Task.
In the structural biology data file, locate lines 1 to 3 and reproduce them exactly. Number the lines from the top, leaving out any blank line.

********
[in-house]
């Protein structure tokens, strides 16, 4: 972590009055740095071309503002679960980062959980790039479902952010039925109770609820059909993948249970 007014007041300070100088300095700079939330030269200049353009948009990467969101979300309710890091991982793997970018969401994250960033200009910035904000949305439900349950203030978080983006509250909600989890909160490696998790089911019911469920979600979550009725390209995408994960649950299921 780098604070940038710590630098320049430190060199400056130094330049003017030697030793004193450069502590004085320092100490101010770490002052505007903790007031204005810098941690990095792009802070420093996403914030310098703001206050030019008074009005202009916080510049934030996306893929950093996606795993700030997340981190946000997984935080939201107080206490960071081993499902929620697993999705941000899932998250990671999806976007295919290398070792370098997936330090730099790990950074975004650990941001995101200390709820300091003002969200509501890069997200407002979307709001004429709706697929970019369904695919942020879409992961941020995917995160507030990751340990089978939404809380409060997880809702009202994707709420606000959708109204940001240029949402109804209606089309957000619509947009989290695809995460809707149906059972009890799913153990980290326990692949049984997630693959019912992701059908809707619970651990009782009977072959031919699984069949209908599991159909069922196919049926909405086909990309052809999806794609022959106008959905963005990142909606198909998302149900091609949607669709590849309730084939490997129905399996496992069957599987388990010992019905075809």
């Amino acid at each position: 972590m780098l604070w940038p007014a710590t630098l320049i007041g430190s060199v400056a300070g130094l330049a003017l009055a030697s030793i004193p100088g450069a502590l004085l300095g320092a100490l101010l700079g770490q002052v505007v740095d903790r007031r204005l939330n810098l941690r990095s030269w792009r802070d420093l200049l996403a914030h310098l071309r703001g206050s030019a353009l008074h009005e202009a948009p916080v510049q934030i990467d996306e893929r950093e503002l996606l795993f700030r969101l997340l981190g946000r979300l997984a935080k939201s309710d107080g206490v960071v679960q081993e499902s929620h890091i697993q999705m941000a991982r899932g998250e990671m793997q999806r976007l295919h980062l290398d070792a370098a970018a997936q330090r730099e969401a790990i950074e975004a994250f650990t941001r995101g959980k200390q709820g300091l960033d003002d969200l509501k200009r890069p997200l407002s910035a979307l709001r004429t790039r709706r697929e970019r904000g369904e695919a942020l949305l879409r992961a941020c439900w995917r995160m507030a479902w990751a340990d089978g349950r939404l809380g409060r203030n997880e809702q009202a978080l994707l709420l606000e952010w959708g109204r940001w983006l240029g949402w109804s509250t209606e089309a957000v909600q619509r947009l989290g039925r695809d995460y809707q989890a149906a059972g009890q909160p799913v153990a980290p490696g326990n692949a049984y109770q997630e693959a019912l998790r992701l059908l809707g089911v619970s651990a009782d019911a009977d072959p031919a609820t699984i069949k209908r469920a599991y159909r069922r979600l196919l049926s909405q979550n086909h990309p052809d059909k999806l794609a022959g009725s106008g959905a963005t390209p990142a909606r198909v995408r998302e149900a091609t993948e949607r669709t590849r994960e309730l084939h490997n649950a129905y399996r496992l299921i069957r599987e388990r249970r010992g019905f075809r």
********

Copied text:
[in-house]
């Protein structure tokens, strides 16, 4: 972590009055740095071309503002679960980062959980790039479902952010039925109770609820059909993948249970 007014007041300070100088300095700079939330030269200049353009948009990467969101979300309710890091991982793997970018969401994250960033200009910035904000949305439900349950203030978080983006509250909600989890909160490696998790089911019911469920979600979550009725390209995408994960649950299921 780098604070940038710590630098320049430190060199400056130094330049003017030697030793004193450069502590004085320092100490101010770490002052505007903790007031204005810098941690990095792009802070420093996403914030310098703001206050030019008074009005202009916080510049934030996306893929950093996606795993700030997340981190946000997984935080939201107080206490960071081993499902929620697993999705941000899932998250990671999806976007295919290398070792370098997936330090730099790990950074975004650990941001995101200390709820300091003002969200509501890069997200407002979307709001004429709706697929970019369904695919942020879409992961941020995917995160507030990751340990089978939404809380409060997880809702009202994707709420606000959708109204940001240029949402109804209606089309957000619509947009989290695809995460809707149906059972009890799913153990980290326990692949049984997630693959019912992701059908809707619970651990009782009977072959031919699984069949209908599991159909069922196919049926909405086909990309052809999806794609022959106008959905963005990142909606198909998302149900091609949607669709590849309730084939490997129905399996496992069957599987388990010992019905075809």
């Amino acid at each position: 972590m780098l604070w940038p007014a710590t630098l320049i007041g430190s060199v400056a300070g130094l330049a003017l009055a030697s030793i004193p100088g450069a502590l004085l300095g320092a100490l101010l700079g770490q002052v505007v740095d903790r007031r204005l939330n810098l941690r990095s030269w792009r802070d420093l200049l996403a914030h310098l071309r703001g206050s030019a353009l008074h009005e202009a948009p916080v510049q934030i990467d996306e893929r950093e503002l996606l795993f700030r969101l997340l981190g946000r979300l997984a935080k939201s309710d107080g206490v960071v679960q081993e499902s929620h890091i697993q999705m941000a991982r899932g998250e990671m793997q999806r976007l295919h980062l290398d070792a370098a970018a997936q330090r730099e969401a790990i950074e975004a994250f650990t941001r995101g959980k200390q709820g300091l960033d003002d969200l509501k200009r890069p997200l407002s910035a979307l709001r004429t790039r709706r697929e970019r904000g369904e695919a942020l949305l879409r992961a941020c439900w995917r995160m507030a479902w990751a340990d089978g349950r939404l809380g409060r203030n997880e809702q009202a978080l994707l709420l606000e952010w959708g109204r940001w983006l240029g949402w109804s509250t209606e089309a957000v909600q619509r947009l989290g039925r695809d995460y809707q989890a149906a059972g009890q909160p799913v153990a980290p490696g326990n692949a049984y109770q997630e693959a019912l998790r992701l059908l809707g089911v619970s651990a009782d019911a009977d072959p031919a609820t699984i069949k209908r469920a599991y159909r069922r979600l196919l049926s909405q979550n086909h990309p052809d059909k999806l794609a022959g009725s106008g959905a963005t390209p990142a909606r198909v995408r998302e149900a091609t993948e949607r669709t590849r994960e309730l084939h490997n649950a129905y399996r496992l299921i069957r599987e388990r249970r010992g019905f075809r």